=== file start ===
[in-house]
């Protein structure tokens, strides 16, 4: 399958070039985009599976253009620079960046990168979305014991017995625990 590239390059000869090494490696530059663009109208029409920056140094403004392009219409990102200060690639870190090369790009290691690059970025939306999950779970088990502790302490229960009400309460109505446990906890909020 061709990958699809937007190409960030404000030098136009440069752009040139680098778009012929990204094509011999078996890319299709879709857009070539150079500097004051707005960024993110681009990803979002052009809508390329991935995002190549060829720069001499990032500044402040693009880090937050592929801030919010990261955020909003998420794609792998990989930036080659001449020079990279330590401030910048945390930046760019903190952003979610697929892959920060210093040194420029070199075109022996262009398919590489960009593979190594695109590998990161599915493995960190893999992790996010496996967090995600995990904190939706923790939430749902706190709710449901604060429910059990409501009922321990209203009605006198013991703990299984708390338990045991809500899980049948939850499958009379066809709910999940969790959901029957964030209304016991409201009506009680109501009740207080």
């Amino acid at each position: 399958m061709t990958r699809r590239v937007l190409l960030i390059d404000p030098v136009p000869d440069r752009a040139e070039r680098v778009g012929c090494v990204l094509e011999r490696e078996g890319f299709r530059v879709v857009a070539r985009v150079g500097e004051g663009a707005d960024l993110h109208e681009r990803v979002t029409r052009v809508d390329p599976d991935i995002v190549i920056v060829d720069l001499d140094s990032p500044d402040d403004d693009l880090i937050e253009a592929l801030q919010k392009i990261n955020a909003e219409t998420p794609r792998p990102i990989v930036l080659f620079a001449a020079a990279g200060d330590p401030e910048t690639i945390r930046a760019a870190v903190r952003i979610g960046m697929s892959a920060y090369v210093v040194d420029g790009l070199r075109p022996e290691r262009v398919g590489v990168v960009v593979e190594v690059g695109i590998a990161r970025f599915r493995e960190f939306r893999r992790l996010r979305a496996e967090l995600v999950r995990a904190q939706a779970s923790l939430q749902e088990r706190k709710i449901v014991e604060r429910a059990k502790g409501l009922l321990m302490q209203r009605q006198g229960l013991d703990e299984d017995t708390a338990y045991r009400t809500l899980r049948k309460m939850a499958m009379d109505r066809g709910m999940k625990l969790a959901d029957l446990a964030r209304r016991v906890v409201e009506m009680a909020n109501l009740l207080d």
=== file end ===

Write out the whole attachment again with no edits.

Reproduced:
[in-house]
């Protein structure tokens, strides 16, 4: 399958070039985009599976253009620079960046990168979305014991017995625990 590239390059000869090494490696530059663009109208029409920056140094403004392009219409990102200060690639870190090369790009290691690059970025939306999950779970088990502790302490229960009400309460109505446990906890909020 061709990958699809937007190409960030404000030098136009440069752009040139680098778009012929990204094509011999078996890319299709879709857009070539150079500097004051707005960024993110681009990803979002052009809508390329991935995002190549060829720069001499990032500044402040693009880090937050592929801030919010990261955020909003998420794609792998990989930036080659001449020079990279330590401030910048945390930046760019903190952003979610697929892959920060210093040194420029070199075109022996262009398919590489960009593979190594695109590998990161599915493995960190893999992790996010496996967090995600995990904190939706923790939430749902706190709710449901604060429910059990409501009922321990209203009605006198013991703990299984708390338990045991809500899980049948939850499958009379066809709910999940969790959901029957964030209304016991409201009506009680109501009740207080």
């Amino acid at each position: 399958m061709t990958r699809r590239v937007l190409l960030i390059d404000p030098v136009p000869d440069r752009a040139e070039r680098v778009g012929c090494v990204l094509e011999r490696e078996g890319f299709r530059v879709v857009a070539r985009v150079g500097e004051g663009a707005d960024l993110h109208e681009r990803v979002t029409r052009v809508d390329p599976d991935i995002v190549i920056v060829d720069l001499d140094s990032p500044d402040d403004d693009l880090i937050e253009a592929l801030q919010k392009i990261n955020a909003e219409t998420p794609r792998p990102i990989v930036l080659f620079a001449a020079a990279g200060d330590p401030e910048t690639i945390r930046a760019a870190v903190r952003i979610g960046m697929s892959a920060y090369v210093v040194d420029g790009l070199r075109p022996e290691r262009v398919g590489v990168v960009v593979e190594v690059g695109i590998a990161r970025f599915r493995e960190f939306r893999r992790l996010r979305a496996e967090l995600v999950r995990a904190q939706a779970s923790l939430q749902e088990r706190k709710i449901v014991e604060r429910a059990k502790g409501l009922l321990m302490q209203r009605q006198g229960l013991d703990e299984d017995t708390a338990y045991r009400t809500l899980r049948k309460m939850a499958m009379d109505r066809g709910m999940k625990l969790a959901d029957l446990a964030r209304r016991v906890v409201e009506m009680a909020n109501l009740l207080d």